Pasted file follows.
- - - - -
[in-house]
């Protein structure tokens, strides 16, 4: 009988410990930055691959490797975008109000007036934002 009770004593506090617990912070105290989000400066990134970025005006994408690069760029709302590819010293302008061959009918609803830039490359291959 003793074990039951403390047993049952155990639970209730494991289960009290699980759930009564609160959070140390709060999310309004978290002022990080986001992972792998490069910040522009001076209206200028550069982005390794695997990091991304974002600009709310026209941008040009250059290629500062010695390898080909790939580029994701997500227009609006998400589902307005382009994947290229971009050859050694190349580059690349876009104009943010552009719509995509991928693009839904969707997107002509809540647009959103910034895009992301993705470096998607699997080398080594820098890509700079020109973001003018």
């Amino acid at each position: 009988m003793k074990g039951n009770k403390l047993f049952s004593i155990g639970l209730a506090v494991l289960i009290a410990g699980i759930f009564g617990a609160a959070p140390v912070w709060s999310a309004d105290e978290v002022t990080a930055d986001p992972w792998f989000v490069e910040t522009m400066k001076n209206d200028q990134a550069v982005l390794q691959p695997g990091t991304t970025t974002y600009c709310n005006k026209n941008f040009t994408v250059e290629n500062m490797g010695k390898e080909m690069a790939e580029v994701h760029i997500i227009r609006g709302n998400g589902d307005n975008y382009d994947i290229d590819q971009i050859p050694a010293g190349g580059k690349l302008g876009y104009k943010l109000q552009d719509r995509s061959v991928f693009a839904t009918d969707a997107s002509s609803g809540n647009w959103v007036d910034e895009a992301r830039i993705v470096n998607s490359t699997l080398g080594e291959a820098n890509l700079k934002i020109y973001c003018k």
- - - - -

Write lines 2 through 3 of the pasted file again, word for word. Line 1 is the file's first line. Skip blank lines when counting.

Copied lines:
């Protein structure tokens, strides 16, 4: 009988410990930055691959490797975008109000007036934002 009770004593506090617990912070105290989000400066990134970025005006994408690069760029709302590819010293302008061959009918609803830039490359291959 003793074990039951403390047993049952155990639970209730494991289960009290699980759930009564609160959070140390709060999310309004978290002022990080986001992972792998490069910040522009001076209206200028550069982005390794695997990091991304974002600009709310026209941008040009250059290629500062010695390898080909790939580029994701997500227009609006998400589902307005382009994947290229971009050859050694190349580059690349876009104009943010552009719509995509991928693009839904969707997107002509809540647009959103910034895009992301993705470096998607699997080398080594820098890509700079020109973001003018």
């Amino acid at each position: 009988m003793k074990g039951n009770k403390l047993f049952s004593i155990g639970l209730a506090v494991l289960i009290a410990g699980i759930f009564g617990a609160a959070p140390v912070w709060s999310a309004d105290e978290v002022t990080a930055d986001p992972w792998f989000v490069e910040t522009m400066k001076n209206d200028q990134a550069v982005l390794q691959p695997g990091t991304t970025t974002y600009c709310n005006k026209n941008f040009t994408v250059e290629n500062m490797g010695k390898e080909m690069a790939e580029v994701h760029i997500i227009r609006g709302n998400g589902d307005n975008y382009d994947i290229d590819q971009i050859p050694a010293g190349g580059k690349l302008g876009y104009k943010l109000q552009d719509r995509s061959v991928f693009a839904t009918d969707a997107s002509s609803g809540n647009w959103v007036d910034e895009a992301r830039i993705v470096n998607s490359t699997l080398g080594e291959a820098n890509l700079k934002i020109y973001c003018k």